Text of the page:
The role of mesoscale processes controlling biological variability in the Black Sea coastal waters: inferences from SeaWIFS-derived surface chlorophyll field

Oguz T., Deshpande A., Malanotte-Rizzoli P.

CONTINENTAL SHELF RESEARCH, cilt.22, sa.10, ss.1477-1492, 2002 (SCI İndekslerine Giren Dergi) identifier identifier

  • Yayın Türü: Makale / Tam Makale
  • Cilt numarası: 22 Konu: 10
  • Basım Tarihi: 2002
  • Doi Numarası: 10.1016/s0278-4343(02)00018-3
  • Sayfa Sayıları: ss.1477-1492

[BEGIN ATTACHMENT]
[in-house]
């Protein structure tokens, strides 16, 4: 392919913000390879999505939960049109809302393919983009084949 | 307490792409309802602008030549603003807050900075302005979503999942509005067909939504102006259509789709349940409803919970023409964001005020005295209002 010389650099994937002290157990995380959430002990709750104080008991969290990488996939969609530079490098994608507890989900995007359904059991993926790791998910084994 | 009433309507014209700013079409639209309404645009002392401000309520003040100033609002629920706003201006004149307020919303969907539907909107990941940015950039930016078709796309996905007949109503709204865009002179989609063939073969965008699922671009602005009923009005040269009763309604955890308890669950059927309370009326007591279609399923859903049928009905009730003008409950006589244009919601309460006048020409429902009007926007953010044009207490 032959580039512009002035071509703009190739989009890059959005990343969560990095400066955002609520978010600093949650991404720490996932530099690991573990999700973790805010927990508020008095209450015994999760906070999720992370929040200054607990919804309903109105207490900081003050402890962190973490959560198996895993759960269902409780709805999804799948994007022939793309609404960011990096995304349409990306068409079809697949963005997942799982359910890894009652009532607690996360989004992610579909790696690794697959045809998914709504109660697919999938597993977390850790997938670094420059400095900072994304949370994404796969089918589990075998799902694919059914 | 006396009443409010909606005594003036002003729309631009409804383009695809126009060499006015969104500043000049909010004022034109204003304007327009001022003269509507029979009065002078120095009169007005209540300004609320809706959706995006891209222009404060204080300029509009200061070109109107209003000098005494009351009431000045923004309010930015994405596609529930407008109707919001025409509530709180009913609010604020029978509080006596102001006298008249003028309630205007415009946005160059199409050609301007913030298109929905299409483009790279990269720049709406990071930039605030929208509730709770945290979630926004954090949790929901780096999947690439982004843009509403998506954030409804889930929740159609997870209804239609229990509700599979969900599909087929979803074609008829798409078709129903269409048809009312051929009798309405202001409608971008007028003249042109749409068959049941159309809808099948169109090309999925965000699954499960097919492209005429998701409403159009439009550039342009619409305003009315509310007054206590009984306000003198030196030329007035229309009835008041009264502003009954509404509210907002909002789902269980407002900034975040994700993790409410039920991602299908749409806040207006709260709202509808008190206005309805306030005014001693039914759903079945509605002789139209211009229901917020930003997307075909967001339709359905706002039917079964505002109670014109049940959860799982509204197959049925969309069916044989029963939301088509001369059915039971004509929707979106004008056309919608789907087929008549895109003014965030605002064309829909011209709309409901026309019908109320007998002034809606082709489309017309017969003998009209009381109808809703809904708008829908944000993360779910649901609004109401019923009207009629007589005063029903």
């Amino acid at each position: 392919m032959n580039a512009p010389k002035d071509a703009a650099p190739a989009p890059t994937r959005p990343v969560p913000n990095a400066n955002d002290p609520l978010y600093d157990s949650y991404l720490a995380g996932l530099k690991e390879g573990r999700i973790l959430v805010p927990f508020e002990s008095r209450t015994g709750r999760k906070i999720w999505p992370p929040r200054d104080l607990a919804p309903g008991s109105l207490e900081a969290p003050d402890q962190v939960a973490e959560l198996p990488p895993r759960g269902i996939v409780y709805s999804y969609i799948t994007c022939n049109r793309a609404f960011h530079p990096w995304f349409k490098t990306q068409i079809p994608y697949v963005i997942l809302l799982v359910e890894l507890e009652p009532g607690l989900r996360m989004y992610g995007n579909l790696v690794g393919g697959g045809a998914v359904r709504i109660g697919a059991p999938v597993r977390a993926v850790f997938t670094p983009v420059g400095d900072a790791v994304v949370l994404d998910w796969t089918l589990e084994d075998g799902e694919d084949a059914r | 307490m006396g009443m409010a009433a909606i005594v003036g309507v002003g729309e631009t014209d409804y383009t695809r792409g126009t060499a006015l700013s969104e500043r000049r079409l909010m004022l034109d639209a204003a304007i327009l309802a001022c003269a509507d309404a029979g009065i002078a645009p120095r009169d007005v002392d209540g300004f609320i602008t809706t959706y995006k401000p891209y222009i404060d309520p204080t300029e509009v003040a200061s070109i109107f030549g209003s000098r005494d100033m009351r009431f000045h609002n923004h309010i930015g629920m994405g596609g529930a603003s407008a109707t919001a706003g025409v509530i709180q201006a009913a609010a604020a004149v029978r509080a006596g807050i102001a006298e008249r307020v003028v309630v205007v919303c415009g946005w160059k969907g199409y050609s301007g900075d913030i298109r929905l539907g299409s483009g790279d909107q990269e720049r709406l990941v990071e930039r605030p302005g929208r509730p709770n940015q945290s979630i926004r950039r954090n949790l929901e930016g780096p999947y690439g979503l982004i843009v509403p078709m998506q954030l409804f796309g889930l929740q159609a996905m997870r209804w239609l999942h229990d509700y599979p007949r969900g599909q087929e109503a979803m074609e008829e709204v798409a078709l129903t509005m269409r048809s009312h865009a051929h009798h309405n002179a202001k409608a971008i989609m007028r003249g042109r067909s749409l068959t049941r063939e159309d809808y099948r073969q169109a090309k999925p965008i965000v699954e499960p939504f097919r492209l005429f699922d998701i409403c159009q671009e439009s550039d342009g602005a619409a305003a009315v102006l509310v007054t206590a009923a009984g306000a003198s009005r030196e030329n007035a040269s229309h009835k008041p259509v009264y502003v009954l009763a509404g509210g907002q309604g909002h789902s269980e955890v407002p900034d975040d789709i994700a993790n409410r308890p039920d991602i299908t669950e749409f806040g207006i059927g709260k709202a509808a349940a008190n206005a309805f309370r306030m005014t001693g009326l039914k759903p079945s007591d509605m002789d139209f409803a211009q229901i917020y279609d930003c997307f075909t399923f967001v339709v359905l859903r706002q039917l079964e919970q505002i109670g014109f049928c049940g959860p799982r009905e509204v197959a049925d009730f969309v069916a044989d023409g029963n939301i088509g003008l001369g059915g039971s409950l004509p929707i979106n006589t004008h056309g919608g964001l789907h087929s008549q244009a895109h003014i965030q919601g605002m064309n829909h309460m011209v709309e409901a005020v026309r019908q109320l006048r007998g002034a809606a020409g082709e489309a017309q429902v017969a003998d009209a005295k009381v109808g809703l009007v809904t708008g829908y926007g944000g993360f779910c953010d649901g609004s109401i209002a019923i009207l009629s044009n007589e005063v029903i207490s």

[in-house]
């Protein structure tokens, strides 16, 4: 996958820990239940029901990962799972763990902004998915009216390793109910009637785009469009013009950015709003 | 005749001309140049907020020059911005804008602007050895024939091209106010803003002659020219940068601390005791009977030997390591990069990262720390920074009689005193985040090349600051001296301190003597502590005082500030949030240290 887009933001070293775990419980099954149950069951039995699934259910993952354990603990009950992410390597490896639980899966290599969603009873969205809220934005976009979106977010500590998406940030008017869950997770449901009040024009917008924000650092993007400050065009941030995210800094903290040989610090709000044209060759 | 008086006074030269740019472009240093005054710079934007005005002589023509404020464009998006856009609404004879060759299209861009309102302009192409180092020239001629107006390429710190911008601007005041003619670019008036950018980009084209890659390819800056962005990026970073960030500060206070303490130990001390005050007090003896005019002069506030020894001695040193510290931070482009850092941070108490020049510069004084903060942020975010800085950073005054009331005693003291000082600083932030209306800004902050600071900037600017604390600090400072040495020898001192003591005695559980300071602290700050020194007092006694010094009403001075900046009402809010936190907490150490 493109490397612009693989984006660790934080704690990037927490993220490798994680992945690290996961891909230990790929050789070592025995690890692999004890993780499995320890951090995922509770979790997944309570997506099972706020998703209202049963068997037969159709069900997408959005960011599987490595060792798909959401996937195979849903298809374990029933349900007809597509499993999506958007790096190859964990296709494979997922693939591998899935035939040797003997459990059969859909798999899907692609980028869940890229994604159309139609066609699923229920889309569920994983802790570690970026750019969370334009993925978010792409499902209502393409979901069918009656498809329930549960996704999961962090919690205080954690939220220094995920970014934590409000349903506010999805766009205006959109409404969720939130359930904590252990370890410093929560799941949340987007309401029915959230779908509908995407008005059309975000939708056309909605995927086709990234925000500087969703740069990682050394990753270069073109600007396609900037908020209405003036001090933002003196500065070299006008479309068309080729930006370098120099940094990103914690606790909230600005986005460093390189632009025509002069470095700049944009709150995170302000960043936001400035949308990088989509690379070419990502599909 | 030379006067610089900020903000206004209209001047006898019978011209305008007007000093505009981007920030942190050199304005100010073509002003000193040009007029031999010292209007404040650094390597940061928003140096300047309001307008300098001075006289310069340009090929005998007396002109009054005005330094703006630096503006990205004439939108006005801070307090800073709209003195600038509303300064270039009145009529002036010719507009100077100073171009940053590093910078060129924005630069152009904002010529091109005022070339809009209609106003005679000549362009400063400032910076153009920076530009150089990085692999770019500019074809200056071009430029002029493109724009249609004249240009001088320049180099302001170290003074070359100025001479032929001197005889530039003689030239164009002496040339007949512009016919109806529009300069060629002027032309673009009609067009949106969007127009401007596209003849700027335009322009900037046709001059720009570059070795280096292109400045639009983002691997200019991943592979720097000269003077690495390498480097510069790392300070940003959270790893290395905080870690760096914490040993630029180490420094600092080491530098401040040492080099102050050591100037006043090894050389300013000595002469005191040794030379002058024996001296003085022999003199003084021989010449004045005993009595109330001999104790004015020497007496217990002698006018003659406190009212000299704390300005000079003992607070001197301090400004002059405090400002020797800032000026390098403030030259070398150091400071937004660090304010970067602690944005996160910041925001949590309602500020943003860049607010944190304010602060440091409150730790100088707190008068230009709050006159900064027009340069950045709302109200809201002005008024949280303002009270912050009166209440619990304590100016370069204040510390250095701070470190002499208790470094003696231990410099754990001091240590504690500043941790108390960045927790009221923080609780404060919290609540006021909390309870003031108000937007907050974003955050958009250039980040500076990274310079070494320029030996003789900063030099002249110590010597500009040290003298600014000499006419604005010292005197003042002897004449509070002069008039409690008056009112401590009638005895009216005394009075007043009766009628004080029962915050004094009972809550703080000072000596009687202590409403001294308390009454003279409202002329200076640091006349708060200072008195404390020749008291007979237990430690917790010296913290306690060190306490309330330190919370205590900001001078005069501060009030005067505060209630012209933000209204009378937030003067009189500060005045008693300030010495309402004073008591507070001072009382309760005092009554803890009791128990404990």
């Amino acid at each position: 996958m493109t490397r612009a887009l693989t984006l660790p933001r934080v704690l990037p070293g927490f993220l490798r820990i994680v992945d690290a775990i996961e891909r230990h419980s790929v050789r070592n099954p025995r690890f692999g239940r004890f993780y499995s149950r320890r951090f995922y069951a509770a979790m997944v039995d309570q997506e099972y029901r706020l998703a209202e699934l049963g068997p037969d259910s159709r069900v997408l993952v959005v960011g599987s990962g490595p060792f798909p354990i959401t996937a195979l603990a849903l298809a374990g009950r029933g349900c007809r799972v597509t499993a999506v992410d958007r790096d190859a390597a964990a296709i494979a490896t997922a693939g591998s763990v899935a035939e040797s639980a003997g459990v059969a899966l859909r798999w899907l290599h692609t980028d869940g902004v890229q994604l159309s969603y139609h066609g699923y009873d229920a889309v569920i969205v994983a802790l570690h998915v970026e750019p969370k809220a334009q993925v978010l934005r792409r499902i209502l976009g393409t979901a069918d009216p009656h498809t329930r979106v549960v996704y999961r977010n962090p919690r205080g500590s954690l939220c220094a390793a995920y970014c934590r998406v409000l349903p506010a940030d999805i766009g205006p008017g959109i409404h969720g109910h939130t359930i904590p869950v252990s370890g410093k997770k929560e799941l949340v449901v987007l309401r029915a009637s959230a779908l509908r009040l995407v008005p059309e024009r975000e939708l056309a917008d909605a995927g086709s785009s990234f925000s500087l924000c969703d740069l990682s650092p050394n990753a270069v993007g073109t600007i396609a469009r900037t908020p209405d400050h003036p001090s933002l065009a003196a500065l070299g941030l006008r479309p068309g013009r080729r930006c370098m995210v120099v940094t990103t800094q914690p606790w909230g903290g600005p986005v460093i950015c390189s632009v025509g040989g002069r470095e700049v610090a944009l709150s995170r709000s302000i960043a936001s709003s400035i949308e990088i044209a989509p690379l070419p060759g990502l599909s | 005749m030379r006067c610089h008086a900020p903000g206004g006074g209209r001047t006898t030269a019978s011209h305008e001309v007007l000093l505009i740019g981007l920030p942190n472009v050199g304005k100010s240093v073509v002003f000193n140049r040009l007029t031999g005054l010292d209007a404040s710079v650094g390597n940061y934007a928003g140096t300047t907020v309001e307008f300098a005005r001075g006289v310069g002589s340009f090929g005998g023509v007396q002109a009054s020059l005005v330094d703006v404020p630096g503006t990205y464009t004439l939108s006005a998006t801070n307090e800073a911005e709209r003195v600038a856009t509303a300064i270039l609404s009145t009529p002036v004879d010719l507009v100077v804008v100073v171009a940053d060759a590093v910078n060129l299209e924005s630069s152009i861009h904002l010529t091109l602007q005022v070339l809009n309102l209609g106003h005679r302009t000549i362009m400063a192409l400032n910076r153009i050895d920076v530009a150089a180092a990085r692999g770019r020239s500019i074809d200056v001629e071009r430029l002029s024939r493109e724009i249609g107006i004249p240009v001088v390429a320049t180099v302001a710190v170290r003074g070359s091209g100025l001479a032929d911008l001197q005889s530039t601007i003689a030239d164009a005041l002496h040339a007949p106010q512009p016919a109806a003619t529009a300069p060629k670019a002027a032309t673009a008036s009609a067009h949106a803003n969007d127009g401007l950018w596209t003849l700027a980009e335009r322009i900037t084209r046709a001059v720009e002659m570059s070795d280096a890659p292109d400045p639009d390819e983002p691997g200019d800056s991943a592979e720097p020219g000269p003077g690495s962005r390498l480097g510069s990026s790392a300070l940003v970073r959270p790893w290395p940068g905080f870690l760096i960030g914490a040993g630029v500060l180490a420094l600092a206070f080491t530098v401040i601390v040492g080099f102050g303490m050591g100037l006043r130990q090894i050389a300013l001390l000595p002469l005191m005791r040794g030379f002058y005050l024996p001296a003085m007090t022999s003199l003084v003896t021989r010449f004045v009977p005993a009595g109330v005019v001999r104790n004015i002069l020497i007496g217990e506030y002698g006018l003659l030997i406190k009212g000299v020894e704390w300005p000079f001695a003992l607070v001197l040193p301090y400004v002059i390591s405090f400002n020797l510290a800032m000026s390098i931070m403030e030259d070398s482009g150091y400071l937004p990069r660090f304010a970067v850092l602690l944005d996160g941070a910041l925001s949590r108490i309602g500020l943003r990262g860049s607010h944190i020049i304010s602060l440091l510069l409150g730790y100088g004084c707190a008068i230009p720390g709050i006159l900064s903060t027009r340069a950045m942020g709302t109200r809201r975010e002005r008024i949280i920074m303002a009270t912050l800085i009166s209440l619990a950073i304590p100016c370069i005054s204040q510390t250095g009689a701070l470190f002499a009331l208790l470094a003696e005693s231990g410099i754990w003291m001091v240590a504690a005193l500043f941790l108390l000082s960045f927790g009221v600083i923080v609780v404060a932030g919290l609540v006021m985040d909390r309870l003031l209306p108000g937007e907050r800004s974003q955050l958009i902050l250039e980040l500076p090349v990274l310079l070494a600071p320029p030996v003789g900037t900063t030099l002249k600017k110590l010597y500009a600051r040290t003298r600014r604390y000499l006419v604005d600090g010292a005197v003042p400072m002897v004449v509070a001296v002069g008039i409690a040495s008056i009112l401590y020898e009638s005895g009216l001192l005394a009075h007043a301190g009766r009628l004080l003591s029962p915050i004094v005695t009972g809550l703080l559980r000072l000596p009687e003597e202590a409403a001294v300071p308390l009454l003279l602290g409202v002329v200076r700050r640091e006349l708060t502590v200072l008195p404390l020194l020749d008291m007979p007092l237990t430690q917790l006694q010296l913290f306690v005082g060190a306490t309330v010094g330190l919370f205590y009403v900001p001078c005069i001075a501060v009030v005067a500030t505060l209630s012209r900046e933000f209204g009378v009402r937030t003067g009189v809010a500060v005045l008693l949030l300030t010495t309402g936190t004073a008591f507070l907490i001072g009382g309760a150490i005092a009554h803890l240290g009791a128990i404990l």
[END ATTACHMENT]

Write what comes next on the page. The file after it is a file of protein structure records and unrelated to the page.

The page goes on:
Several different time series of chlorophyll images from the 1997-2000 Seaviewing, Wide Field-of-view Sensor data set have been analysed to gain a perspective on the dynamical and biological variability in the Black Sea, particularly oil its northwestern shelf region and along the Anatolian coastal zone. The images are interpreted in terms of documenting the close link between biological production and physical dynamics of the boundary system, and of emphasizing the role of eddy processes on controlling mesoscale chlorophyll distributions. It is shown that western coastal waters of the Black Sea are characterized by permanently high chlorophyll concentrations of more than 4.0 mg m(-3), often subject to considerable dynamical transformations, and modulated by mesoscale Structures including southward elongated filament-like features extending up to 100 km offshore with a lifetime of Lip to a month. Filaments, meanders, offshore jets and other forms of mesoscale and sub-mesoscale structures appear as a common signature of the system along the Anatolian coast. They play an important role in the cross-stream transport of biota and chemical constituents, and thus supporting productivity within the interior parts of the basin. The images reveal phytoplankton blooms lasting several months in all three autumn seasons. During autumn 1999 to winter 2000, the phytoplankton biomass declines in December, and then increases to form another bloom in February-March 2000, albeit somewhat weaker. For the prevous 2 years (1997, 1998), the autumn bloom is extended towards the first half of the winter but the late winter early spring bloom is absent. (C) 2002 Elsevier Science Ltd. All rights reserved.